‘Terrorists now able to hatch attacks in just days’
Terrorist attacks cannot be completely prevented in a free society, the head of MI5 has said, as he warned a new pace of plotting and online technology meant attacks were being hatched in days.
Andrew Parker said Britain was now facing an intense threat from violent Islamist extremists who were devising plots at a tempo he had not seen before in his 34-year-career.
The director general of Britain’s Security Service made a rare public appearance to outline the severity of the threat after four jihadist attacks that have killed 36 people in Britain since March.
A dramatic increase in the menace this year had seen attackers hatch plots in a matter of only days, he said. Mr Parker (inset) also warned that internet firms were inadvertently helping terrorists conspire and they now had an ethical responsibility to help stop these worst excesses of criminal behaviour.
He called on tech firms to help governments tackle the “dark edges” of the online revolution, which was giving an advantage to violent extremists and spies.
Mr Parker said the “dramatic upshift” in Islamist threats in 2017 meant there “is more terrorist activity coming at us more quickly and it can be harder to detect”.
Speaking in central London, he said MI5 and the police had stopped 20 plots in the past four years, including seven since March, and would “continue to find and stop most attacks”.
But he warned they could not be expected to stop them all and it was likely more would follow.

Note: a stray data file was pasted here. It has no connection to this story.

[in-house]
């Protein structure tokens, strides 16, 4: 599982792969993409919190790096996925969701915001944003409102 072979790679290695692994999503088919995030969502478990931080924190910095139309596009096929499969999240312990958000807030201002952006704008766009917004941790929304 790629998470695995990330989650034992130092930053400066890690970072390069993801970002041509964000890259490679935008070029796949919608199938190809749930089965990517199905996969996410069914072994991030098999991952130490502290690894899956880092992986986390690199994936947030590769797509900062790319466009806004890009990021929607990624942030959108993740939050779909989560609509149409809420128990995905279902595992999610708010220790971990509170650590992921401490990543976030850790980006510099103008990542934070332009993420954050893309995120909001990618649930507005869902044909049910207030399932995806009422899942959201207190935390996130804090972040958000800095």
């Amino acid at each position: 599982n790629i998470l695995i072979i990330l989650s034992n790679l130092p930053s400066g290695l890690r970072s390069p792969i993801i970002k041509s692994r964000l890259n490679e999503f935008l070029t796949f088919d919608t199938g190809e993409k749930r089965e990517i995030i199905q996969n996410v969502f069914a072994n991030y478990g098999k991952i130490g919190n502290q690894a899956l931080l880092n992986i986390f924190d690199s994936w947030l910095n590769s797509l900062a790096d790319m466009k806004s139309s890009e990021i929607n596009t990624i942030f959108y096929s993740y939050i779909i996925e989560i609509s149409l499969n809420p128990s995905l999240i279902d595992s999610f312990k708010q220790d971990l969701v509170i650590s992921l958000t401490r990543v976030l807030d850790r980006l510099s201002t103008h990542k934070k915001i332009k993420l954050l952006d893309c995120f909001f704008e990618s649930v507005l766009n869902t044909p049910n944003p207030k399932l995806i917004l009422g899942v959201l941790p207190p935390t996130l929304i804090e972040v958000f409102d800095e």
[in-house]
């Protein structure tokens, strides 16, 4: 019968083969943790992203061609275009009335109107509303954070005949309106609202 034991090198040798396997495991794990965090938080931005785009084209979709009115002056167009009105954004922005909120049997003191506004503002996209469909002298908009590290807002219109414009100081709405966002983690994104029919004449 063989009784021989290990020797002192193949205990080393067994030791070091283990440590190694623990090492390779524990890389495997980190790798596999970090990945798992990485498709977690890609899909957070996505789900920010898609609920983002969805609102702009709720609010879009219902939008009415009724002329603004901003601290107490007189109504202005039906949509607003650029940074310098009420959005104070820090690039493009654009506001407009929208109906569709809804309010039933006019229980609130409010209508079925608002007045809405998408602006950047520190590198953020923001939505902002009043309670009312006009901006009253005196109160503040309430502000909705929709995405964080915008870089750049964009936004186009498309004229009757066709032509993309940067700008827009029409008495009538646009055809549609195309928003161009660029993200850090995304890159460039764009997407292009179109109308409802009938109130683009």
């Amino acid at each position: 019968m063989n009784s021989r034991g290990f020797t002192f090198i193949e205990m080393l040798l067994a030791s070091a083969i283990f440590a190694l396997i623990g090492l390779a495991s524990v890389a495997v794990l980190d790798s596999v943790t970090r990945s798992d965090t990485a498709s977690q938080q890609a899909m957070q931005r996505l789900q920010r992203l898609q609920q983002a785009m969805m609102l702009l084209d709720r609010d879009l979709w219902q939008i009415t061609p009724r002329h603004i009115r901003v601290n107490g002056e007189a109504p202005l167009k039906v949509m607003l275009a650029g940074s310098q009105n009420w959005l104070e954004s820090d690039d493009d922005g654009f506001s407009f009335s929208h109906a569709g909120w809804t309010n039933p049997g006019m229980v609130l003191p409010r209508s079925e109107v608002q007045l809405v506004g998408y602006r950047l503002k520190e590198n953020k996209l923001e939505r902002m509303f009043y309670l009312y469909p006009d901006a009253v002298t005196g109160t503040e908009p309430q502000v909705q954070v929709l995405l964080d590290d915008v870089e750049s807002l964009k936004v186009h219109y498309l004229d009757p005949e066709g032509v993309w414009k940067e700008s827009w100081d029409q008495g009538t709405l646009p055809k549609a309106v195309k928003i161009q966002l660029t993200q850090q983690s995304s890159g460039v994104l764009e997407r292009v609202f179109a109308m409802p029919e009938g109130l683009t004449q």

He said: “Attacks will occur sometimes because this is a free society, a liberal democracy, and we do not monitor everybody all the time and I wouldn’t wish to live in a country that was like that.
“I think we have to be careful that we don’t find ourselves being held to some sort of perfect standard of 100pc, because that just isn’t achievable.”
Mr Parker also said technology firms were inadvertently helping terrorists.
Firms such as Google and WhatsApp have come under accusations from British ministers this year of doing too little to take down extremist content or for allowing terrorists a “safe space” to conspire using encrypted messages.
He said: “We all rely on a myriad of brilliant technological advances in everyday life, but an unintended side-effect is that these advances also aid the terrorists.”
The ease of online buying, the propaganda potential of social media and the ability to send encrypted messages were all problems, Mr Parker said.
He said: “Addressing these challenges is about partnerships and ethical responsibility.
“No company wants to provide terrorists with explosive precursors. Social media platforms don’t want to host bomb-making videos.”
He went on: “I believe that there is a responsibility on the companies that offer those services to help governments be able to stop the worst excesses of human criminal behaviour.”
Mr Parker said plots were being hatched both in the UK and elsewhere and ranged from complex, lengthy conspiracies to almost spontaneous acts of violence.
He said: “These threats are sometimes coming at us more quickly, whether crude but lethal attack methods – for example, using a knife or a vehicle – or more sophisticated plots when in today’s world terrorists can learn all that they need online to make explosives and build a bomb.
“Attacks can sometimes accelerate from inception through planning to action in just a handful of days. This pace, together with the way extremists can exploit safe spaces online, can make threats harder to detect and give us a smaller window to intervene.” (© Daily Telegraph, London)